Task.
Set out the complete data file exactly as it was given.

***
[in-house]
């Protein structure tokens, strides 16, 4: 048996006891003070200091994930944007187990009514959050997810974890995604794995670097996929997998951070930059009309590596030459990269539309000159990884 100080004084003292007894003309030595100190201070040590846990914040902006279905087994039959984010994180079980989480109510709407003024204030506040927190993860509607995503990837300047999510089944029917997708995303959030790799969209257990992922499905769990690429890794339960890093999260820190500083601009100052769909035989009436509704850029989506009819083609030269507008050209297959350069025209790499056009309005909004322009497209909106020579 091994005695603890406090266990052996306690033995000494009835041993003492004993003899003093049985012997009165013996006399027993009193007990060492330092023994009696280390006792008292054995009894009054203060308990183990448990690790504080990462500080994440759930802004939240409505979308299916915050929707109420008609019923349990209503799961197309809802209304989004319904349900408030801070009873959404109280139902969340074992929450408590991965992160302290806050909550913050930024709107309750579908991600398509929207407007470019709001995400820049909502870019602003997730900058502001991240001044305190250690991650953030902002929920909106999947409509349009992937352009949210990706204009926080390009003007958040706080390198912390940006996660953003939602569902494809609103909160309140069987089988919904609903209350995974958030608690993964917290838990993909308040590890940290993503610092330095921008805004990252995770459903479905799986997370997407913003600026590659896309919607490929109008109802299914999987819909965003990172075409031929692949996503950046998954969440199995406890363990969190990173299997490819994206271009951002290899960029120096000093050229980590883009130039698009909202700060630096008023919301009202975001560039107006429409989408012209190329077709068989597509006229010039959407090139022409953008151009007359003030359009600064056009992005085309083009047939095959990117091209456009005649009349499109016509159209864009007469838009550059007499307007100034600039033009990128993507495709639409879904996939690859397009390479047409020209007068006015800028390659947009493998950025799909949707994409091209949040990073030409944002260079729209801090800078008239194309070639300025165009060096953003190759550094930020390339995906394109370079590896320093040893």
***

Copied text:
[in-house]
């Protein structure tokens, strides 16, 4: 048996006891003070200091994930944007187990009514959050997810974890995604794995670097996929997998951070930059009309590596030459990269539309000159990884 100080004084003292007894003309030595100190201070040590846990914040902006279905087994039959984010994180079980989480109510709407003024204030506040927190993860509607995503990837300047999510089944029917997708995303959030790799969209257990992922499905769990690429890794339960890093999260820190500083601009100052769909035989009436509704850029989506009819083609030269507008050209297959350069025209790499056009309005909004322009497209909106020579 091994005695603890406090266990052996306690033995000494009835041993003492004993003899003093049985012997009165013996006399027993009193007990060492330092023994009696280390006792008292054995009894009054203060308990183990448990690790504080990462500080994440759930802004939240409505979308299916915050929707109420008609019923349990209503799961197309809802209304989004319904349900408030801070009873959404109280139902969340074992929450408590991965992160302290806050909550913050930024709107309750579908991600398509929207407007470019709001995400820049909502870019602003997730900058502001991240001044305190250690991650953030902002929920909106999947409509349009992937352009949210990706204009926080390009003007958040706080390198912390940006996660953003939602569902494809609103909160309140069987089988919904609903209350995974958030608690993964917290838990993909308040590890940290993503610092330095921008805004990252995770459903479905799986997370997407913003600026590659896309919607490929109008109802299914999987819909965003990172075409031929692949996503950046998954969440199995406890363990969190990173299997490819994206271009951002290899960029120096000093050229980590883009130039698009909202700060630096008023919301009202975001560039107006429409989408012209190329077709068989597509006229010039959407090139022409953008151009007359003030359009600064056009992005085309083009047939095959990117091209456009005649009349499109016509159209864009007469838009550059007499307007100034600039033009990128993507495709639409879904996939690859397009390479047409020209007068006015800028390659947009493998950025799909949707994409091209949040990073030409944002260079729209801090800078008239194309070639300025165009060096953003190759550094930020390339995906394109370079590896320093040893």